9 Insights I’ve Learned about Laypersons

The New Testament clearly teaches the importance of pastors and deacons as leaders of the church (1 Tim. 3). At the same time, though, there would be no need for leaders were it not for the laypersons God gives us to lead. Recognizing that my conclusions are anecdotal, here are some things I’ve learned about laypeople in 34+ years of ministry.

  1. Some are not believers. I start here because this insight may be the most important one, and we need to be honest from the beginning. Jesus had 12 apostles, and one of those was a fake from the beginning. We’re not likely to do better than Jesus did.
  2. Most love the Lord.  Despite finding #1 above, I’ve met thousands of laypeople through the years who love God. They may struggle in following Him (see the next point), but it’s not because they don’t love Him.
  3. Most have not been discipled well. Many have been members of churches with a weak or non-existent discipleship strategy. Consequently, many members live in defeat, and others are in leadership positions for which they have not been spiritually prepared. Frankly, I fit that category myself for too many years.
  4. Many are still young in their faith. Believers who have never been intentionally and strategically discipled will have been stunted in their spiritual growth – and the fault is as much the church’s as it is the believers’. Problems then develop when we get frustrated because we expect “young” believers to act like mature ones.
  5. Almost all are more gifted than I am in some area. That’s God’s intent, actually. The beauty of a 1 Corinthians 12 church is most evident when each member serves where he/she is created to serve. When I choose to do everything myself, I’m guilty of idolatry.
  6. Most want to serve the Lord through the church. That desire doesn’t mean they do, however. Many members want to serve, but they don’t know how to get started. Some have been hurt and are afraid to serve, though their heart longs to be faithful.
  7. Most love their pastor. In fact, I cannot think of any members who did not love me during the 14 years I served as pastor and the many months I’ve served as interim pastor since then. Some disagreed with me – even got angry enough with me to leave the church – but I still don’t doubt their love.
  8. Many are dealing with hidden sin. In many cases, they sense no “safe” place to talk about their sin. Some have no friendships deep enough to tackle these issues. Sunday after Sunday, they battle with conviction internally while not fully understanding how to overcome their sin.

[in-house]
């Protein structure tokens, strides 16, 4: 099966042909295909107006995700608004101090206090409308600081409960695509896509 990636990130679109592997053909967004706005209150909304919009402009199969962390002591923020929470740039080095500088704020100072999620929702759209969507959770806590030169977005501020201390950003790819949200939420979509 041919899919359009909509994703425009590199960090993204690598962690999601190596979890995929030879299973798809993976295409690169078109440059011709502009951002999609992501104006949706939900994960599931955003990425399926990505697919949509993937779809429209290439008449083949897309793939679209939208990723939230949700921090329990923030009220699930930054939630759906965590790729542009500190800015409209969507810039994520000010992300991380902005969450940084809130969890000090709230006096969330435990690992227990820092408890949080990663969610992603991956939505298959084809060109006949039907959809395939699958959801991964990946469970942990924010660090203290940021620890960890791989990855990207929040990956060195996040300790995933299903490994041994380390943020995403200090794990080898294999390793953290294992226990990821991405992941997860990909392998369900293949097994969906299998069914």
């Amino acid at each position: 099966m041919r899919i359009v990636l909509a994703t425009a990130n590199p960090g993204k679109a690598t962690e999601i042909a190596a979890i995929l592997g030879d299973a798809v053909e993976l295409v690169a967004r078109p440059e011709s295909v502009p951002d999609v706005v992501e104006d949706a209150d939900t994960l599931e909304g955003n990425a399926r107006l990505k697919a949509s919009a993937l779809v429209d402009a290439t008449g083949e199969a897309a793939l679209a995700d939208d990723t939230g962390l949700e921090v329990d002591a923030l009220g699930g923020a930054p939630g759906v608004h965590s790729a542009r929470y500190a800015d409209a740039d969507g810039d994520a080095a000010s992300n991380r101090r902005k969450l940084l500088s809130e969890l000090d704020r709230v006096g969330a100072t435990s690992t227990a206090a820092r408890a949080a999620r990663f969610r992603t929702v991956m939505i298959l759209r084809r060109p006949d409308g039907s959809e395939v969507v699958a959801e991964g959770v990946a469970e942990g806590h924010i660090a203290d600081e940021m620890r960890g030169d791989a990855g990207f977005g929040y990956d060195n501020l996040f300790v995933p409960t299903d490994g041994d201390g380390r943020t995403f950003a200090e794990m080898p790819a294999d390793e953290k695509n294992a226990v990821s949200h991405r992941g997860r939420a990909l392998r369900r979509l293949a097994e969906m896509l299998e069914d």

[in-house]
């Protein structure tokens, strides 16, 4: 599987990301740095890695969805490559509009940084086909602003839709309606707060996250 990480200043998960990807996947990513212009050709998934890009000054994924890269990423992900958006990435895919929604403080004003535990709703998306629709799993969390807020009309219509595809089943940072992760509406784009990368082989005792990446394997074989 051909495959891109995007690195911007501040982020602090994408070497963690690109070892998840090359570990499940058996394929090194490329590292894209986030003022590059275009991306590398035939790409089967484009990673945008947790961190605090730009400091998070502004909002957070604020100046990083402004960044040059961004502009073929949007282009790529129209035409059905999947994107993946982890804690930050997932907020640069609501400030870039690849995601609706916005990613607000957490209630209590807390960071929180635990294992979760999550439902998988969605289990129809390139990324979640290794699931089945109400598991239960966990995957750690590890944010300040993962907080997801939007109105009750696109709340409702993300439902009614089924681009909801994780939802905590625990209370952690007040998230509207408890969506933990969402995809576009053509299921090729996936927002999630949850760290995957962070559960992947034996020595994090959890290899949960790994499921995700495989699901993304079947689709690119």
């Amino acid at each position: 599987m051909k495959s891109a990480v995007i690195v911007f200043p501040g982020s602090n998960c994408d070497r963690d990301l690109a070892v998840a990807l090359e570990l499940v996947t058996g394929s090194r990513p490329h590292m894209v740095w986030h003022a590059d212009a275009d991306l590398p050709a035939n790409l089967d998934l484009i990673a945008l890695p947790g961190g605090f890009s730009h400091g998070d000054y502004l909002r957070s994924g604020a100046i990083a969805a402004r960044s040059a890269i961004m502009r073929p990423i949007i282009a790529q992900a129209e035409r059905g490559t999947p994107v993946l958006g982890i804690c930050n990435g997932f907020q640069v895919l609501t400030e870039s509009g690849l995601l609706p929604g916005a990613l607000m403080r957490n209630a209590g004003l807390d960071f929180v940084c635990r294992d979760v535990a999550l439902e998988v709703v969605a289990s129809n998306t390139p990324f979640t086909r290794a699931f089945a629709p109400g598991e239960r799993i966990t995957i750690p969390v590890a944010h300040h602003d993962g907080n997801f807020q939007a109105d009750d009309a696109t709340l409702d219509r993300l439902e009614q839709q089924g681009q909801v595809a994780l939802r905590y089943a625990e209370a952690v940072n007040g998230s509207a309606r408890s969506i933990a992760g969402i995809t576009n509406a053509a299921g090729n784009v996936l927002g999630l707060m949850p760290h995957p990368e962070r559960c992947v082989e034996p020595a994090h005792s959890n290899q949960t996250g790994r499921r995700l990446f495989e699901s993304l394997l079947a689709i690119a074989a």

9. They’re no messier than some of the New Testament church members. Read the book of 1 Corinthians, and you’ll find that even early church leaders dealt with problematic people. The good news is that we still serve the God of the New Testament – the One who loves His church despite how messy it is.   

What other insights have you discovered about laypersons? Do you agree or disagree with my findings? 


  • Lane says:

    How do we fix #3?

    • Chuck Lawless says:

      Great question, Lane. I think we have to move in two directions: (1) begin investing in a few longer-term people rather than trying to program a fix; (2) develop good discipling strategies for new believers and new members so we can catch them early.  

  • Stacy Dixon says:

    Laypeople are saturated by a culture best described in the bowl the woman holds in Revelation, which holds every sin. Focus needs to be on this fact and the needs and pain this exposure creates.Teaching a lifestyle of faithfulness, including rhythms of worship, the disciplines and the grace of confession and repentance provide a framework that believers need to learn how to build into their lives. Christianity isn’t a buffet of choices, during the week, and a steak dinner on Sunday. Teaching lay people how to enrich their daily life through consistency and community are the building blocks that hold fast when life in this world bears down. I like the model of stopping and re-focusing 3x a day. This provides a way to re-organize faulty thinking and change behavior in constant conversation with God. This is the ideal, but I have found even my pursuit of this to be helpful in the chaos of modern life. People are broken by Sunday. Teach us how to bring all the pieces all the time, to the Cross, and find restoration. The need is too great to get sidetracked by cultural, political or popular issues. Fun stories and nods to the latest movie are distractions. And we’re already distracted. Give me the food I need, not the food that makes me fat, yet malnourished. I won’t be entertained, but I will be changed.

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